For years, the annual Labor Day parade in Broad Channel has featured tasteless parodies of various ethnic groups with little outcry from the mostly white community.
One year, a float was called "Gooks of Hazard," with whites depicting Asians; another year, there was "Hasidic Park," a takeoff of the movie "Jurassic Park" lampooning Jews. On still another float, "Happy Gays," men dressed as women were shown flirting with each other.Except for a few protest letters, there was little condemnation for the homemade displays at the volunteer firefighters' parade - until Monday.
This year's parade included a "Black to the Future" float, with white men in blackface marching alongside a pickup truck. At one point, they mock the dragging death of a black man in Texas, a crime that shocked the country earlier this year.
Two police officers and two firefighters, all off-duty, were among those in the group, according to published reports today.
Members of the group break-dance, bounce basketballs and appear to drink alcohol. One man on the float is heard saying: "You turn your back for a second and `Watch out,' they're moving in!"
The images, captured on amateur videotape, appeared on televisions and in newspapers across the city.
"I am disgusted by this ugly display of racism," said Mayor Rudolph Giuliani, who has ordered the fire department to sever its ties to the small community in Queens. He vowed to fire any police officer or firefighter involved in the display. The district attorney is also investigating to determine if civil rights charges could be filed.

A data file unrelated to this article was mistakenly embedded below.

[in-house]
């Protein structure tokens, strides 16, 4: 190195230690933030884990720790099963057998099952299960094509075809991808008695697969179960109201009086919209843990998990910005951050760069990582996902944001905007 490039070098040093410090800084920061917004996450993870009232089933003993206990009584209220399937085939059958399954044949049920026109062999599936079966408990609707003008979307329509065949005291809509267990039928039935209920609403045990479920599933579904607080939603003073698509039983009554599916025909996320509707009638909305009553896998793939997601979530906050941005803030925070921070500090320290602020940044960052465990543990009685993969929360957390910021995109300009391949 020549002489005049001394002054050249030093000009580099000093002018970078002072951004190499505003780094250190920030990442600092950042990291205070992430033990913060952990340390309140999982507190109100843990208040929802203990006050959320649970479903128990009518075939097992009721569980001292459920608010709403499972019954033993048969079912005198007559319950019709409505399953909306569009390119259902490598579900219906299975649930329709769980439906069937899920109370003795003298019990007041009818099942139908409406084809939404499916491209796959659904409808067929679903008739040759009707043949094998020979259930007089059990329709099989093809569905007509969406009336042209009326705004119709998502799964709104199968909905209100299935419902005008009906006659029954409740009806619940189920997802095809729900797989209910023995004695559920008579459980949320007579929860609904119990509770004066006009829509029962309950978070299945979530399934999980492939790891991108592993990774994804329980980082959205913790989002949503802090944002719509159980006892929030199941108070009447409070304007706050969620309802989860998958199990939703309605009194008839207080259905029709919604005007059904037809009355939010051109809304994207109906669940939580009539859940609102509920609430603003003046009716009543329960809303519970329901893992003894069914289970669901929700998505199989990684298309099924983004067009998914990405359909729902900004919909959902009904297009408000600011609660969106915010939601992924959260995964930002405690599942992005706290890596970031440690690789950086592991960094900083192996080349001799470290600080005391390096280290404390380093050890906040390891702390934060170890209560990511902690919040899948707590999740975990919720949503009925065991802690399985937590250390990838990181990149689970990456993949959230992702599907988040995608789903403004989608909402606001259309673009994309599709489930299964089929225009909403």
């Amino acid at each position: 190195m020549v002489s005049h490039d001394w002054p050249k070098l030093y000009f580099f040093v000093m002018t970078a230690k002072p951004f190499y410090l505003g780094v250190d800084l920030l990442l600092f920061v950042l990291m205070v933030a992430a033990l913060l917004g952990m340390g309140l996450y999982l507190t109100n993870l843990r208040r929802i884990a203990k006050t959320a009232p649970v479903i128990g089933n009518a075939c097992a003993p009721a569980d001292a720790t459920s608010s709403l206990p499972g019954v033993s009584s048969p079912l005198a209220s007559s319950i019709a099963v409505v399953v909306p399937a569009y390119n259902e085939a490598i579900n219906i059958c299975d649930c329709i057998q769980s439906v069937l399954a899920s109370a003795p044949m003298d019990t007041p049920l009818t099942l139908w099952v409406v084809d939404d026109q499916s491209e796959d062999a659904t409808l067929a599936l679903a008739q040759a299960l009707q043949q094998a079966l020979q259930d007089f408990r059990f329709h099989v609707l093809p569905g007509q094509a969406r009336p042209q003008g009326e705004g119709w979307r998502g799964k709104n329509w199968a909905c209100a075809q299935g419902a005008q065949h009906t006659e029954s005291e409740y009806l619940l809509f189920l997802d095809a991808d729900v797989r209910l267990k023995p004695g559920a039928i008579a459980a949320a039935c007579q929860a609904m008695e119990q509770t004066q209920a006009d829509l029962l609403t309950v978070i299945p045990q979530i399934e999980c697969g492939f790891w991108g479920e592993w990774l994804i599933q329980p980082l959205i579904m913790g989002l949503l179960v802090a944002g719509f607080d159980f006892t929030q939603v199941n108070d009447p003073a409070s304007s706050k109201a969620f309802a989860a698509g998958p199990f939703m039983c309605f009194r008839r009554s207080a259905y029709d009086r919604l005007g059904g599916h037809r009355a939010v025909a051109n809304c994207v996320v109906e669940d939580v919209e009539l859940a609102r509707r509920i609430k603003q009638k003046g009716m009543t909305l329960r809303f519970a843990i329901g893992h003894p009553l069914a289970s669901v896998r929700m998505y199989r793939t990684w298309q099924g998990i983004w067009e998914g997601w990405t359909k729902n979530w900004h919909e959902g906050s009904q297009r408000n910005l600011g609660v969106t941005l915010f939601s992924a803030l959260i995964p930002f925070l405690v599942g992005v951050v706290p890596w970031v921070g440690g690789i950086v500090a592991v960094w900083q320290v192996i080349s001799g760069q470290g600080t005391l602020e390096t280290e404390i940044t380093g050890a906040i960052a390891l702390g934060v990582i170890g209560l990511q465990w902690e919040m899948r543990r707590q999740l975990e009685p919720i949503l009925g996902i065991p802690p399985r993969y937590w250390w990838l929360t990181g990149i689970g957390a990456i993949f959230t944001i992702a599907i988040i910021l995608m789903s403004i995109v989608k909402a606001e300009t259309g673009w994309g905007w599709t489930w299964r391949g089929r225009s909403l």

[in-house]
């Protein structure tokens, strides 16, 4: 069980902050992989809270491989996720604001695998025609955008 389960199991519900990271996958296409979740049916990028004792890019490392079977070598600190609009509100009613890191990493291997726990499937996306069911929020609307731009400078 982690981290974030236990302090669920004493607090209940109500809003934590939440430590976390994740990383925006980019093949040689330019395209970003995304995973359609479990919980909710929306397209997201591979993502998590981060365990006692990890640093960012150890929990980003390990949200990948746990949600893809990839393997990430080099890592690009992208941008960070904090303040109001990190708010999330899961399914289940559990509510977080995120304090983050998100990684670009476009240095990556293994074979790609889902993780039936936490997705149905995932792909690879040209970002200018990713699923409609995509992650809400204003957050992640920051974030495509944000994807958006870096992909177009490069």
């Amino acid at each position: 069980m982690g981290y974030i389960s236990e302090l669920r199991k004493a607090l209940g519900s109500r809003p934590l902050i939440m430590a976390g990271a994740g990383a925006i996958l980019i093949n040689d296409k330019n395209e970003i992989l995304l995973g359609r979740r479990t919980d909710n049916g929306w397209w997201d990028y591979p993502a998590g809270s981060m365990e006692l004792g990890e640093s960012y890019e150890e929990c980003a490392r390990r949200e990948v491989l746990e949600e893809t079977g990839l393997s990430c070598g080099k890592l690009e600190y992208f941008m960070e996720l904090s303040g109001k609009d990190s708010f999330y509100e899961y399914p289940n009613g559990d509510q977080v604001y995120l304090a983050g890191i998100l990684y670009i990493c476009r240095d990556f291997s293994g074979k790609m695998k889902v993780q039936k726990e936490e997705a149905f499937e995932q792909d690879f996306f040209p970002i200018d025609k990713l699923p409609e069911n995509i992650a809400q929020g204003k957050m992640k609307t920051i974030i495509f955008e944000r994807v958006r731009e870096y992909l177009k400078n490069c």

"I've been living here for nine years and I've never seen anything as drastically disgraceful as that," said Michael Shea, president of the Broad Channel Athletic Club.
The controversy has put unwanted attention on Broad Channel, home to a handful of blacks, Asians and Hispanics among a large Irish-American community. Many residents declined to comment Thursday, but those who did seemed stunned.
Dan Turbridy, a longtime Broad Channel resident, said: "When I saw it on the news, I cried. Nothing like this has ever happened."
"This is not heaven on earth, but people get along very well here save for a stupid remark here or there," said Jonathan Gaska, district manager of the local community board.
The float featured a banner reading "Black to the Future 2098."